Martin in Gatineau Park

Martin in Gatineau Park

Friday, 28 March 2008

Thursday 27 March 2008 - Rescued by Scallies

As I write, gravity has finally got the better of our faltering TV aerial. Switching to the alternative ‘gravitas’ of Radio 4’s Today programme, we are just in time to hear the first known recording of a human voice – allegedly a recording of a woman singing Clair de Lune in 1860. It’s a hilariously bad recording and the usually formal voice of Sarah Montague falters as she tries in vain to continue with a serious item of news. It brings back vivid memories of one of Brian Johnston’s legendary cricket commentaries. Jim Naughtie’s faltering voice slowly brings things back to normal…
Perhaps we shouldn't replace the TV aerial – the VHF one is solid as a rock and a conduit for great entertainment!

Last night we enjoyed the last of this winter’s ‘Pitch Black’ walks, as Sheila calls them. Due to certain folk being afraid of the dark it was the select trio of Notchy, Nallo Lady and I that set off at 7.30 from Dane Road Metro Station. The last rays of the spring sunshine had been displaced by chilly evening air, but the route was virtually flat and the ambient light in the Mersey Valley near the centre of Manchester meant that torches weren’t needed.
We followed the route shown on this ‘flier’, soon leaving the canal towpath by an old sign which rigorously regulates tonnages allowed on the ‘weak’ bridge.

A puddle strewn track took us past a cemetery and over Chorlton Brook to join the high embankment of the River Mersey.
At Jackson’s Boat we eschewed the short cut to the pub, continuing on around Chorlton Water Park, opened in September 1978 after gravel extraction during the construction of the M63 motorway had left a large pit.
It’s a wildlife sanctuary, with many ducks and geese, but we actually saw more birds tonight settling down at the edge of the river on the stretch back to Jackson’s Boat. Kingfishers can be seen around here, but not tonight. No one else was about, and we were accompanied only by the quack of the ducks, the rumble of the motorway and the drone of descending aircraft.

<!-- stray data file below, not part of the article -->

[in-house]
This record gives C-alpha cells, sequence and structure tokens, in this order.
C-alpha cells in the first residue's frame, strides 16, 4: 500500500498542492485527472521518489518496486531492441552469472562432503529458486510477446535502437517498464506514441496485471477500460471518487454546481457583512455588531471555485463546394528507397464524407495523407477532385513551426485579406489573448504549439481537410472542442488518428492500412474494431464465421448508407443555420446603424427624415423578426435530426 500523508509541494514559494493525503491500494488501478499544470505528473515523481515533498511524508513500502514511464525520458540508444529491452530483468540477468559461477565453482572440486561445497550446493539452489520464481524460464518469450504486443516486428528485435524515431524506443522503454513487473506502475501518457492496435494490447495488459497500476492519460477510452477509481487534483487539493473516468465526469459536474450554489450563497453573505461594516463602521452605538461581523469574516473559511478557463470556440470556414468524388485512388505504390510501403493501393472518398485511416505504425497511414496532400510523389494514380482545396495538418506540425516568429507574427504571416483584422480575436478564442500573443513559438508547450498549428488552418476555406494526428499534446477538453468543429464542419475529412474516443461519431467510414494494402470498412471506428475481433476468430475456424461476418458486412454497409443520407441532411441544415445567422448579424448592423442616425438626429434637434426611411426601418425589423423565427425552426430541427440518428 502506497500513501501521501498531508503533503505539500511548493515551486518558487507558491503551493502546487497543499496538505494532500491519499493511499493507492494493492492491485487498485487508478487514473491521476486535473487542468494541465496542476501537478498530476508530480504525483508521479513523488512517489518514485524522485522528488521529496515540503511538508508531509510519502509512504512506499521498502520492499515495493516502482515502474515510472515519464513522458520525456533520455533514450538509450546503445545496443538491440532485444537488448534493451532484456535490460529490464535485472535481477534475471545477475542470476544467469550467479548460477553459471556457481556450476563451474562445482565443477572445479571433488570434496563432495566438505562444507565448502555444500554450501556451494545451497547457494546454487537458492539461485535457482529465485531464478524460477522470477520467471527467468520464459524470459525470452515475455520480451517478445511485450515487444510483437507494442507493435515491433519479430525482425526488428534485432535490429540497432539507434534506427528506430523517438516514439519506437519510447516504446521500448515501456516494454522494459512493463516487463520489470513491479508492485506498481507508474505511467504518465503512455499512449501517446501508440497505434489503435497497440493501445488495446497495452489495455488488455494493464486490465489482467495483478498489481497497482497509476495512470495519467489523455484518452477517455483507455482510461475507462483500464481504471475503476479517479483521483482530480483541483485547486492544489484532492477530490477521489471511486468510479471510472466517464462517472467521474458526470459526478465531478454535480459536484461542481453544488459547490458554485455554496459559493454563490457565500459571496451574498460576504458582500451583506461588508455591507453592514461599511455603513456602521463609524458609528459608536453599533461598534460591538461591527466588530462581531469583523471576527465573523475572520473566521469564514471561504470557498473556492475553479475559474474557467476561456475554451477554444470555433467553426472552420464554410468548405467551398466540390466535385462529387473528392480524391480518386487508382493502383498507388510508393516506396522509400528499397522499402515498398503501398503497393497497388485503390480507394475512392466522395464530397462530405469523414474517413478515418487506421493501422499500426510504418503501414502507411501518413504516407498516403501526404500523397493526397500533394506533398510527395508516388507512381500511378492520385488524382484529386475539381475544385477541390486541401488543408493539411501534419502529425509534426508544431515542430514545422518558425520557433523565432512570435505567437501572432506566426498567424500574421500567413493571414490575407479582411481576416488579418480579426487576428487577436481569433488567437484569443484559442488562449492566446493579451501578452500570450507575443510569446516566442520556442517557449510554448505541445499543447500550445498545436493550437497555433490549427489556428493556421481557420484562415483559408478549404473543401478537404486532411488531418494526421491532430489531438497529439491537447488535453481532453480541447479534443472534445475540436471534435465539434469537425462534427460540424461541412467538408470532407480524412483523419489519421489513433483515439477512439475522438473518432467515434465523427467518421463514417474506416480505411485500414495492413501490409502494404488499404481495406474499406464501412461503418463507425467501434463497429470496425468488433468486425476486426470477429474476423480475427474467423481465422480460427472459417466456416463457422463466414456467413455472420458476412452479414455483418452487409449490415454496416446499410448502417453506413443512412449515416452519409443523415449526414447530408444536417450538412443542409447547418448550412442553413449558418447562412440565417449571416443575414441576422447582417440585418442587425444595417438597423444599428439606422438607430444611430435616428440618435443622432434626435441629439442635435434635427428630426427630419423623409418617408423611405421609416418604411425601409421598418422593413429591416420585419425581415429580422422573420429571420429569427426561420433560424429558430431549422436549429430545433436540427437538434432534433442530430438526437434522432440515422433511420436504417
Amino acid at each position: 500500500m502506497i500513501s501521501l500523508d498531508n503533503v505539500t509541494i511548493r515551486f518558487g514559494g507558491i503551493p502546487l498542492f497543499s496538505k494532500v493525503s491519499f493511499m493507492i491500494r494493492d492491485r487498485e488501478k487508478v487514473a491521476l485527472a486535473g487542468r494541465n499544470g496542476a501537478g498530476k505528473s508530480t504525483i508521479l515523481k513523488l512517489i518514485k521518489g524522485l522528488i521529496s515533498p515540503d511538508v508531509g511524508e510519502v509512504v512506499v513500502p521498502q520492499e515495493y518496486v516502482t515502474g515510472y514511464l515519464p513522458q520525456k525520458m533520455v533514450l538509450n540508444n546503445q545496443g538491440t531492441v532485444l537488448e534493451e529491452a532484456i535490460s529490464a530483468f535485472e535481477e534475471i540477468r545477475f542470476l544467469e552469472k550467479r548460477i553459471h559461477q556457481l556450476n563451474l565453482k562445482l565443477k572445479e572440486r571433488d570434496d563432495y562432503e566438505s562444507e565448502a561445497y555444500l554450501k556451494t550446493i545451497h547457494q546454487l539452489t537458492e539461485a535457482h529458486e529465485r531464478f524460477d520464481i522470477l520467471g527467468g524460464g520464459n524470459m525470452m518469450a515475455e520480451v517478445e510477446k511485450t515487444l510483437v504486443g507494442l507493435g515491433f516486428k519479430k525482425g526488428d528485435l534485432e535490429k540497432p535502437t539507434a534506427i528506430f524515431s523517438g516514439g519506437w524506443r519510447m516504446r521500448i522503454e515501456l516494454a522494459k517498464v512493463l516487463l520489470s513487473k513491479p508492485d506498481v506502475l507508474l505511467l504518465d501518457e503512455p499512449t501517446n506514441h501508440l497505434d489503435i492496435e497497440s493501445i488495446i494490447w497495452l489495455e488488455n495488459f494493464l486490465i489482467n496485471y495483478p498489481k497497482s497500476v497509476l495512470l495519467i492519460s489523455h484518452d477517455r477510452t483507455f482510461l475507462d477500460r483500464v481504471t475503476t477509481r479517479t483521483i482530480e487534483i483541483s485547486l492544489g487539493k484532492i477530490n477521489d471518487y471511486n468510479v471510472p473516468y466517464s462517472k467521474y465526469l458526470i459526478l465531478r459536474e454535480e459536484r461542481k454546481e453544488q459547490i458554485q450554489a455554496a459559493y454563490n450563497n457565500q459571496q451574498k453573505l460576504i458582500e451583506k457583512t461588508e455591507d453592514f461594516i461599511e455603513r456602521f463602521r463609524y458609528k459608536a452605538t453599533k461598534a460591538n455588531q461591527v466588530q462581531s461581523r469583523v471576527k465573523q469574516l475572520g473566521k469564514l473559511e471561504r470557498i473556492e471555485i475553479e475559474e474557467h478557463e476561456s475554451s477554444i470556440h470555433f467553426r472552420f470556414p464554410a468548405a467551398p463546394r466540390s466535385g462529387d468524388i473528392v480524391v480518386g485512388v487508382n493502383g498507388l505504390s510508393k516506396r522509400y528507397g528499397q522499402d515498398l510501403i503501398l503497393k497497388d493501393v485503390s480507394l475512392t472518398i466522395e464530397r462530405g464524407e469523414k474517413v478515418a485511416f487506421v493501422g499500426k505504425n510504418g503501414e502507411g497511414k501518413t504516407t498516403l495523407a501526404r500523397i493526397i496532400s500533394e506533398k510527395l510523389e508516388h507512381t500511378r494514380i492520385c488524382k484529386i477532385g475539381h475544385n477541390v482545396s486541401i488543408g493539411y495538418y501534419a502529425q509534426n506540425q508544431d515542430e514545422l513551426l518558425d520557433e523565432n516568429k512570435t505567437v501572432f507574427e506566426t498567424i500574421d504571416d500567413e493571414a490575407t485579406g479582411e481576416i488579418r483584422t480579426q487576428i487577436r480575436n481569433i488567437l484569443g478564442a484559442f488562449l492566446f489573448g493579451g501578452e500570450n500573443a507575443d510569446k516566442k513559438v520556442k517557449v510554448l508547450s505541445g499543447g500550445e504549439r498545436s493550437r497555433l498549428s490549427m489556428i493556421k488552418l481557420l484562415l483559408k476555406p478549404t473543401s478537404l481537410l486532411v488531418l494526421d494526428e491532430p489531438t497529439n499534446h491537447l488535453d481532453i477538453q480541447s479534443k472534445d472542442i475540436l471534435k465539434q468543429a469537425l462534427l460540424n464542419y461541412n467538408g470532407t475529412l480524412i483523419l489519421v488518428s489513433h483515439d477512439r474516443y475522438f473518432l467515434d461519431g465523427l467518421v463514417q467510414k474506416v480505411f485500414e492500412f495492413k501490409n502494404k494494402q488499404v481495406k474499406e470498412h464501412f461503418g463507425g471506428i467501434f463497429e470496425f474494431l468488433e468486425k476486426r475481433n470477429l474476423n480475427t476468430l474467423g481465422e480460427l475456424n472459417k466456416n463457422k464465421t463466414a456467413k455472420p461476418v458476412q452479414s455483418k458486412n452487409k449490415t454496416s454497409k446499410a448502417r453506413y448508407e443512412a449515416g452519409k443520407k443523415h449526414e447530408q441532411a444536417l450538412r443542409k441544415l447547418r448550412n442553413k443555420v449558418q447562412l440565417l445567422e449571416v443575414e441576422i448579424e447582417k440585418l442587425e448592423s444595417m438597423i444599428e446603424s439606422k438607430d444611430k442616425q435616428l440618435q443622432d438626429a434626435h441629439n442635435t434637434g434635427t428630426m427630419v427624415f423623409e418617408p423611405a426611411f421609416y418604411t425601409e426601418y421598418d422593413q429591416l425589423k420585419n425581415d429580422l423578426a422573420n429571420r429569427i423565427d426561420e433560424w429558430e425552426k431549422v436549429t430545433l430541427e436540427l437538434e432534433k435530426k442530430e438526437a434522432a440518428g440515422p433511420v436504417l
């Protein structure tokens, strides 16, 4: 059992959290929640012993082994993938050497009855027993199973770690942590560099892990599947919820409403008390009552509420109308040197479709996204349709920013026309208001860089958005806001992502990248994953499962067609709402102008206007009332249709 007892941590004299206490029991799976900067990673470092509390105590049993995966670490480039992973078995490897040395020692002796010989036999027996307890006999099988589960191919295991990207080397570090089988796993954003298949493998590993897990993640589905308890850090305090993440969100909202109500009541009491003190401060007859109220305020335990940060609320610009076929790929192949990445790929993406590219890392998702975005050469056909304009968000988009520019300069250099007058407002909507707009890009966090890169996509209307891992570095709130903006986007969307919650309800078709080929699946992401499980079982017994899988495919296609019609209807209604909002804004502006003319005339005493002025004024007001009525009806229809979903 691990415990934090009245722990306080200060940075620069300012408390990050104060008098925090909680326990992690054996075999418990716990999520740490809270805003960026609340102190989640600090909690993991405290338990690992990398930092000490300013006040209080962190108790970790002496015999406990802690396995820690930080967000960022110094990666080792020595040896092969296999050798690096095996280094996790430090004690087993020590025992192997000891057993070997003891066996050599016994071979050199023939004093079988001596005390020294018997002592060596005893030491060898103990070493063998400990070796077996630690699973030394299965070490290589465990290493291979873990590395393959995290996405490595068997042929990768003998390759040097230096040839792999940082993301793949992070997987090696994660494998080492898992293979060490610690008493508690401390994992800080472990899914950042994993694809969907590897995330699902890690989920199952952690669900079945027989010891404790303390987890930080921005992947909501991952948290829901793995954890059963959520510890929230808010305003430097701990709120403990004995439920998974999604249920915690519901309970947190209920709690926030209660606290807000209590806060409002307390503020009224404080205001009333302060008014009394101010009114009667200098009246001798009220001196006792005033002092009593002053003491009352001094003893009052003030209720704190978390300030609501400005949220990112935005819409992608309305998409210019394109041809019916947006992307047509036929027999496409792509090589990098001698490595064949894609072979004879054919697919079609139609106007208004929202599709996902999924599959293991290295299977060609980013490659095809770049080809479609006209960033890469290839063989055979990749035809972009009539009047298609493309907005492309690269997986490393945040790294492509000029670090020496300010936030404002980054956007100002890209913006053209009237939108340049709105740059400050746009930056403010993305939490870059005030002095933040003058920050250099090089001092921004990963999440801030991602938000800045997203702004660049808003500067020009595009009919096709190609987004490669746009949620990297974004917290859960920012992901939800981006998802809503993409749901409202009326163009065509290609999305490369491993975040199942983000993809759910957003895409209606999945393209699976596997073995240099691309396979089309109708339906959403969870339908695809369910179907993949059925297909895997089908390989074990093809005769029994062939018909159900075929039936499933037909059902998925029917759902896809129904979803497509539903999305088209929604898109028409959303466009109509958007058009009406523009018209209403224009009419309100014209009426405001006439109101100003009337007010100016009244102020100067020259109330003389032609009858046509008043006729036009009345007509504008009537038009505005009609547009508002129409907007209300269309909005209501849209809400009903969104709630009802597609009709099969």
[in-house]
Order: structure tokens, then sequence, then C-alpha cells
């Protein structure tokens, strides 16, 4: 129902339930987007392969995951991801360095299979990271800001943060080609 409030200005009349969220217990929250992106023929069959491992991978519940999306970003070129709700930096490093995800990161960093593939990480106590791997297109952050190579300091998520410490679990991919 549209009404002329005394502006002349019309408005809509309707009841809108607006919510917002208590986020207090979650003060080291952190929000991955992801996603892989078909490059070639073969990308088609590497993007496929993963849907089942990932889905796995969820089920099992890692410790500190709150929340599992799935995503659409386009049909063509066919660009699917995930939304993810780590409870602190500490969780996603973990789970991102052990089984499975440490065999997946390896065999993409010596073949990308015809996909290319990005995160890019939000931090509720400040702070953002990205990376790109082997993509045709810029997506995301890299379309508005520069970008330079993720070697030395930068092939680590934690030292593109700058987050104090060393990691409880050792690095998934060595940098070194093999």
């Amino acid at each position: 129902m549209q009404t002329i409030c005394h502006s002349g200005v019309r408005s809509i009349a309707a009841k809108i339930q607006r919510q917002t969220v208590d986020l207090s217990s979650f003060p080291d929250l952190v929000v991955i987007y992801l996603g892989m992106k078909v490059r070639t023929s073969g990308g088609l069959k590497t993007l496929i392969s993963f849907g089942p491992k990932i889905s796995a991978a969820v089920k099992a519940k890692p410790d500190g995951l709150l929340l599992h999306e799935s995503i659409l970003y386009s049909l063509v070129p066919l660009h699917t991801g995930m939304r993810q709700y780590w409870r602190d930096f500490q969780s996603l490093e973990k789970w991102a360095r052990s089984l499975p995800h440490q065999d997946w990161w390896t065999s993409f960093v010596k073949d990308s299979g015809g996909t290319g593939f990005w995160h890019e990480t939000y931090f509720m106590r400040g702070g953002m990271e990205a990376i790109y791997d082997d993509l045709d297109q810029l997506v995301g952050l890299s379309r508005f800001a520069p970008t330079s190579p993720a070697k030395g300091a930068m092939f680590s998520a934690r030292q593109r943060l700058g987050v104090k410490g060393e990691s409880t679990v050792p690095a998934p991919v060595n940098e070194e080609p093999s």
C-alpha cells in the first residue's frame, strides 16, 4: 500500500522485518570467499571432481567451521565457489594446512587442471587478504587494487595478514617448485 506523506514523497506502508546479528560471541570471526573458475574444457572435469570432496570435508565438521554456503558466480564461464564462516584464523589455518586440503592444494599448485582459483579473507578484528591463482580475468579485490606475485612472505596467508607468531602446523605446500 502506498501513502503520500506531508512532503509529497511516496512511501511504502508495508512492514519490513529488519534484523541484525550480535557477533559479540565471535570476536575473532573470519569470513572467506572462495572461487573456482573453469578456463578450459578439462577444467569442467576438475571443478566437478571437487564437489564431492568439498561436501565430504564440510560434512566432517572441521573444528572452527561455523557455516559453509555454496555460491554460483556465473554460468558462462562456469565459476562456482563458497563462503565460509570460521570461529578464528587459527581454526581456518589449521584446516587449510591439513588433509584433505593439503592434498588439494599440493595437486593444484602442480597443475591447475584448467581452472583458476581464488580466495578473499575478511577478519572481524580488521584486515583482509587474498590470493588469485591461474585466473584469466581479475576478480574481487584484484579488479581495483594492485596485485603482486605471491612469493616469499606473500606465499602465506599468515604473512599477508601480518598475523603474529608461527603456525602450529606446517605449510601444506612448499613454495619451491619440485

Nallo Lady yearned to be back in the tranquillity of New Zealand.
The footbridge across the River Mersey at Jackson’s Boat was originally erected in 1816 and at that time there was a halfpenny toll to cross it. The bridge was built to replace a local farmer Jackson and his boat, who had provided a ferry service across the river. The boat was hauled from bank to bank by a chain fastened to posts on either side, much like the chain operated ferries which still provide a similar service on the Bridgewater Canal.
Jackson’s Boat pub has undergone many changes during my time in Manchester. It now sells Timothy Taylor’s ‘Landlords’ bitter, which set us up well for our stroll back to the start.
A pleasant path led towards Sale Water Park, another converted gravel pit, past the Visitor Centre that in years past provided many happy hours for my children, then over stepping stones to reach a familiar giant pylon and the car park at Deckers Restaurant.
This was my first visit for several years, and it had changed. The motorway has been widened and is now spanned by a footbridge. Unsure as to whether the old underpass had survived, we headed over this well constructed, wheelchair accessible, bridge. It’s a long one, spanning 11 lanes of motorway!

A right turn signed ‘Bridleway’ took us in the direction of the old underpass, but that had gone. After walking further than intended down this path, the railway and canal came into view, so we doubled back along a good track to complete our circuit. On reaching Dane Road, our objective, we found ourselves on the wrong side of a huge pair of locked steel gates. So we turned around, in search of an alternative.
To our surprise, two figures emerged from a nearby tent…these two scallies seemed most relieved to discover that we were not the local constabulary, just 3 idiots trapped within the confines of the Mersey Valley. Whilst guiding us back to the steel gate and trying to conceal the fumes on their breath, they chatted about this being their practice for a Duke of Edinburgh silver award expedition next week around Keswick. [Tall story of the week?]
The lads helpfully directed us to a weakness in the walled ramparts beside the steel gate that allowed us to clamber out and make our escape, though Notchy made a fine impression of a bluebottle in a jam jar before easing his aching body over the wall to freedom.

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